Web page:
Pros: Fascinating plot weaving
Cons: Main character is definitely not sympathetic
Rating: 4 out of 5
Sabine Durrant’s Lie With Me tells the story of Paul, a selfish and self-centered novelist who’s still riding off of the reputation he gained years ago. Whether it’s wooing young paramours, house-sitting for friends and claiming their posh pad as his own, claiming to be doing well while having to move back in with his mother, etc., he can’t seem to keep from lying about even the littlest things. He sees himself as a basically honest person of course, it’s just that “[t]he selfish response to events was so much more straightforward than the morally correct.”
He runs into an old friend, Andrew, whose name he can barely remember, and, desperate to find a new place to live that didn’t mean living with his mother, he falls in with Andrew and Andrew’s friends. In particular he sets his sights on Alice, who’s older than his usual type but who’s a single mother living well. He even convinces her to take him to Pyros in Greece with the rest of the group on an annual vacation. He went there once a long time ago–in fact, that’s where he met Andrew–but he remembers little of the drunken trip.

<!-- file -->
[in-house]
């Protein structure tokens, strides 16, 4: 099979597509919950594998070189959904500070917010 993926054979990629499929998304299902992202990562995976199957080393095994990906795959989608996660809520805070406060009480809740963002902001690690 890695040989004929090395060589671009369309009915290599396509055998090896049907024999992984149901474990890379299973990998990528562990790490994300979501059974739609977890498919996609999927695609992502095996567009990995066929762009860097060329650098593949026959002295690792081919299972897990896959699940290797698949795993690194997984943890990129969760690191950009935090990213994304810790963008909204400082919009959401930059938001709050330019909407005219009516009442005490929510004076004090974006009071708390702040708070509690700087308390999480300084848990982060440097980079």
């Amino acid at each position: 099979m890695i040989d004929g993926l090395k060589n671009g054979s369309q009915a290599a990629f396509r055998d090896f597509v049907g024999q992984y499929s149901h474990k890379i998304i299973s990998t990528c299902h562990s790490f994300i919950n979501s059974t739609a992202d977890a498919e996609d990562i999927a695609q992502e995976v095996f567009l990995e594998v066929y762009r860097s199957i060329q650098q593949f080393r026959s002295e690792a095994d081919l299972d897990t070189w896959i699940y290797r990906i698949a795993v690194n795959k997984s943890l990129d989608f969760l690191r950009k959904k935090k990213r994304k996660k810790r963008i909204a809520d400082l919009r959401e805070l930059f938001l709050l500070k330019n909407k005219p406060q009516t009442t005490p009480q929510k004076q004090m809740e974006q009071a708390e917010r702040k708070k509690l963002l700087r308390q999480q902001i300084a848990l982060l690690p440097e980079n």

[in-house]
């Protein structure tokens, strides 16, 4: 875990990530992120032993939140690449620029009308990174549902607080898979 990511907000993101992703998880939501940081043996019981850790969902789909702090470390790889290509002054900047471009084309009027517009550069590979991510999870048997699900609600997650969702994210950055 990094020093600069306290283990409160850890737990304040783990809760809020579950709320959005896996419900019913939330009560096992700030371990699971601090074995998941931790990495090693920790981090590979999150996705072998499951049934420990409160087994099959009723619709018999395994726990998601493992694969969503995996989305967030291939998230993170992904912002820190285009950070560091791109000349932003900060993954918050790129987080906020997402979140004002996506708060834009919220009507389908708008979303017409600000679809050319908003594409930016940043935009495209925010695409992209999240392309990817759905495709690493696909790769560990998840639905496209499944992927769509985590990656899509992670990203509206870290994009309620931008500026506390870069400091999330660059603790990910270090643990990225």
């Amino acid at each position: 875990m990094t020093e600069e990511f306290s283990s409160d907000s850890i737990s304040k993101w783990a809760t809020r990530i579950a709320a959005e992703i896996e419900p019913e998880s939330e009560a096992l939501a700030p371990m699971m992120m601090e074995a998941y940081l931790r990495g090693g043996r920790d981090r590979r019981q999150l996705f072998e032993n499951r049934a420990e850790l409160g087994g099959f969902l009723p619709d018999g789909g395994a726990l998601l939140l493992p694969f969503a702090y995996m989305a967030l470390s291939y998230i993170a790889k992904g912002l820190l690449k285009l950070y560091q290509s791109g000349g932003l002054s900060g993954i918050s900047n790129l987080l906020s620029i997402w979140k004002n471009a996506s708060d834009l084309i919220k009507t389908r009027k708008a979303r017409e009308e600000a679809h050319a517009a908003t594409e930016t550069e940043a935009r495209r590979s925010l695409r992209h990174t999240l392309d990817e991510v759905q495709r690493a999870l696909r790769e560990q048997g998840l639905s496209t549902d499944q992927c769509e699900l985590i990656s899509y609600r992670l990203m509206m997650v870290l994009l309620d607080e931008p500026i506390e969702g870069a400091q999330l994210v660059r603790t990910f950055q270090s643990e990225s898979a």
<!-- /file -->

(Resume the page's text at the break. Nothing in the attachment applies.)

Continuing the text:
If you think this is a setup ripe for plot twists and mysteries, you’re right. There’s also a young woman who’s been missing for years, the fact that Paul is a privacy-violating klepto, his Alice’s son may be a rapist, and what really did happen all those years ago, anyway?
There aren’t many sympathetic characters in this one. Tina, Andrew’s wife, is the closest thing there is to a sympathetic character. Andrew seems to be constantly a bit too close to Alice, Alice runs alternately cold/warm and seems to be up to something with Andrew, and Paul is a lying, skeevy guy who’s just as happy to ogle his girlfriend’s teenage daughter as his girlfriend. Paul is very well-drawn, though; it’s easy to buy him as this liar who nonetheless sees himself as a basically honest and straightforward person. While he starts to fall for Alice despite himself, it doesn’t make him much more likable as he still does everything based on what it’ll get for him. He constantly calculates and maneuvers.
This wasn’t my favorite book (I prefer to have an at least semi-sympathetic character to enjoy), but I have to admire the planning and calculation of it.
NOTE: This book was provided free for review by publisher
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